Machine damage worst-case scenario: A collision between the machine head and the part, the tool and clamping devices or the spindle and machine table can be an expensive mistake. But even if the worst doesn't happen, detecting and preventing potential collisions almost always results in unintended downtime. This doesn’t need to be the case.
On simpler machines, an attentive machine operator can usually visually detect potential collisions and press the emergency stop button in time. However, fast and complex movements make it impossible to manually interrupt machining on modern high-performance machines like turning-milling centers or simultaneous 5-axis machines. These machines are automatically stopped by integrated protective mechanisms in the event of a collision risk. But even if the machine is stopped manually or automatically, the result is the same: The machine is sitting idle.
To prevent machine downtime, collisions should be detected and prevented before the actual machining begins. There are three different competing solutions that are offered by CAD/CAM and simulation software providers. All three models use digital twins of the real manufacturing environment to verify the toolpaths.
Model 1: With this approach, the NC program is first generated in the CAM environment independent of the machine (1). The postprocessed data isn’t supplemented with the information for the relevant machine until NC output (2). The CAM programmer, the production manager or the machine operator then uses a separate simulation application to verify the NC code.
One of two options is used for managing irregularities: The NC code is manually corrected and then simulated again (4a). For larger corrections, the error is corrected in the CAM environment and then the NC program is output again (4b).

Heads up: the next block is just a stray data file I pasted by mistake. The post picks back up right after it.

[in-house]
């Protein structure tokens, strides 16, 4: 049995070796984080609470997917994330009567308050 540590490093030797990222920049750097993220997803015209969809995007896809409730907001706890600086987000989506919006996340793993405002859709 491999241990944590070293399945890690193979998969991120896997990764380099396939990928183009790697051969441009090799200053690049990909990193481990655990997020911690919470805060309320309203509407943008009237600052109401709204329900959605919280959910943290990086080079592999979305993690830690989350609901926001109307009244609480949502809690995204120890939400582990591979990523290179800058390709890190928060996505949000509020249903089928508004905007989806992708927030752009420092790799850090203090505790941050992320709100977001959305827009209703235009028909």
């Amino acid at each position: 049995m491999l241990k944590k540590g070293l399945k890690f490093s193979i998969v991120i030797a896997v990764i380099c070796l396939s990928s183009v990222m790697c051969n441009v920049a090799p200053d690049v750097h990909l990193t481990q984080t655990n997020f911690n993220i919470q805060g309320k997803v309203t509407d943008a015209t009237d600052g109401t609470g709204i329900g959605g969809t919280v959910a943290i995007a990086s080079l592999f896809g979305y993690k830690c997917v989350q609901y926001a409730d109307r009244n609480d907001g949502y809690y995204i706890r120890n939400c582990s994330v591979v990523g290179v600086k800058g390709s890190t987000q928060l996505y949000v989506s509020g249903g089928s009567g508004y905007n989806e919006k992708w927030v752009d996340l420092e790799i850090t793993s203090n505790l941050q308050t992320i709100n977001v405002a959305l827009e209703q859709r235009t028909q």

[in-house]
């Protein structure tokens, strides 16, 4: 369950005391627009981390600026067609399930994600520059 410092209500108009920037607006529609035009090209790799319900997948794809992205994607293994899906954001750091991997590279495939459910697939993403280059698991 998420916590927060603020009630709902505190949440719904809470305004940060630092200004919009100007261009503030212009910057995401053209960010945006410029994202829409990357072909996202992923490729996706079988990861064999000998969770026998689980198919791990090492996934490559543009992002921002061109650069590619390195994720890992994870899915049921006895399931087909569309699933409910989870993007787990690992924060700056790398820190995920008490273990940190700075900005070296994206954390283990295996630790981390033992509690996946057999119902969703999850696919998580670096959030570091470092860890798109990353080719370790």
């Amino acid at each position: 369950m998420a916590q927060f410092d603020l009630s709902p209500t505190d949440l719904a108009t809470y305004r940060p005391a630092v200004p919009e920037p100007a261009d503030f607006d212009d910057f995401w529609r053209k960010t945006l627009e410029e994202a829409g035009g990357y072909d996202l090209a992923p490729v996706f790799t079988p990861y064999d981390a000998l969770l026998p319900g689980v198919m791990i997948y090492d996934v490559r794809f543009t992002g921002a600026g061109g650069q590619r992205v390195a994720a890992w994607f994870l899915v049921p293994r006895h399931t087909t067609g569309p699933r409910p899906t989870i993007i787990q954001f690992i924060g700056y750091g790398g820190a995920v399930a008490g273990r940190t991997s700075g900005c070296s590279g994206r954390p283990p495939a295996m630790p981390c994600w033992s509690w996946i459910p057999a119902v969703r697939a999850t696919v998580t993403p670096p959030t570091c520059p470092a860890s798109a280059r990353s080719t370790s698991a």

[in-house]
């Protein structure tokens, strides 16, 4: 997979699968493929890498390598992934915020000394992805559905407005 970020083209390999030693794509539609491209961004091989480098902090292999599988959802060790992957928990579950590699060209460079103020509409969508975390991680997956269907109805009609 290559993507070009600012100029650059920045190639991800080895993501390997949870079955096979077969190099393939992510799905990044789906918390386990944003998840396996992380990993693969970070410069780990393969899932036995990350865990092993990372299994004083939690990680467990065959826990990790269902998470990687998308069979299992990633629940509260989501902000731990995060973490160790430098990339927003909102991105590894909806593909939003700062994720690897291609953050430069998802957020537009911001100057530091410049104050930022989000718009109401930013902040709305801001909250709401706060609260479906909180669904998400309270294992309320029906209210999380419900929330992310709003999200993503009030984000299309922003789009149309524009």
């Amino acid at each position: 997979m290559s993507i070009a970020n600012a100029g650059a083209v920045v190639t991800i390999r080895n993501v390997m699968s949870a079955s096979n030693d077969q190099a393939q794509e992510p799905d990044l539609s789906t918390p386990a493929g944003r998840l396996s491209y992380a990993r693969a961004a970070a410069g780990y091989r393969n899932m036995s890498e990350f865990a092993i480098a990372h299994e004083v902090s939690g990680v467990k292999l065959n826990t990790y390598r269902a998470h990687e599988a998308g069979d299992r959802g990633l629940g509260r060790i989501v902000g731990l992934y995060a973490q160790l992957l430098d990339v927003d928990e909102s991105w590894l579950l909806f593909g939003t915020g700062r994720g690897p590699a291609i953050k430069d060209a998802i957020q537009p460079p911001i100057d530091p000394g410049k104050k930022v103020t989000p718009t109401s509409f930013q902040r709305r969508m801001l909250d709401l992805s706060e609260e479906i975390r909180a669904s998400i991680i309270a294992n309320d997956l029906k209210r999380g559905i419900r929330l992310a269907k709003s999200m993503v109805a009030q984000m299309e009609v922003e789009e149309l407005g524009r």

If no other collisions are identified, the part can be machined (5).
This comparison of the three variants shows that the third approach – integrated simulation and collision-checking – has many advantages:
Another advantage of the fully integrated solution: Because the CAM programmer has access to all components that are also used in real production right at his or her workstation, comprehensive options are already available for preventing collisions during planning and CAM programming – i.e., even before simulation. This saves even more time. Many errors are corrected before they can become a problem.
Collisions that are detected during calculation of the NC program can be identified and prevented with collision avoidance strategies. The most appropriate strategy depends primarily on the specific component geometry, the machining task and especially the available machine. This knowledge should be stored in NC templates: This means that the CAM programmer only has to select the machine and machining elements. The appropriate collision avoidance strategy – with area reduction, simultaneous 5-axis avoidance milling or indexed machining – is automatically assigned.
In indexed machining, milling areas that can be machined collision-free at the same tilt direction are automatically detected and combined. The corresponding tilt direction is also automatically calculated.
Integrated simulation accounts for all tilt directions, all tool components and the entire machine with all movements and tool changes. This ensures that machining is collision-free for each clamping situation.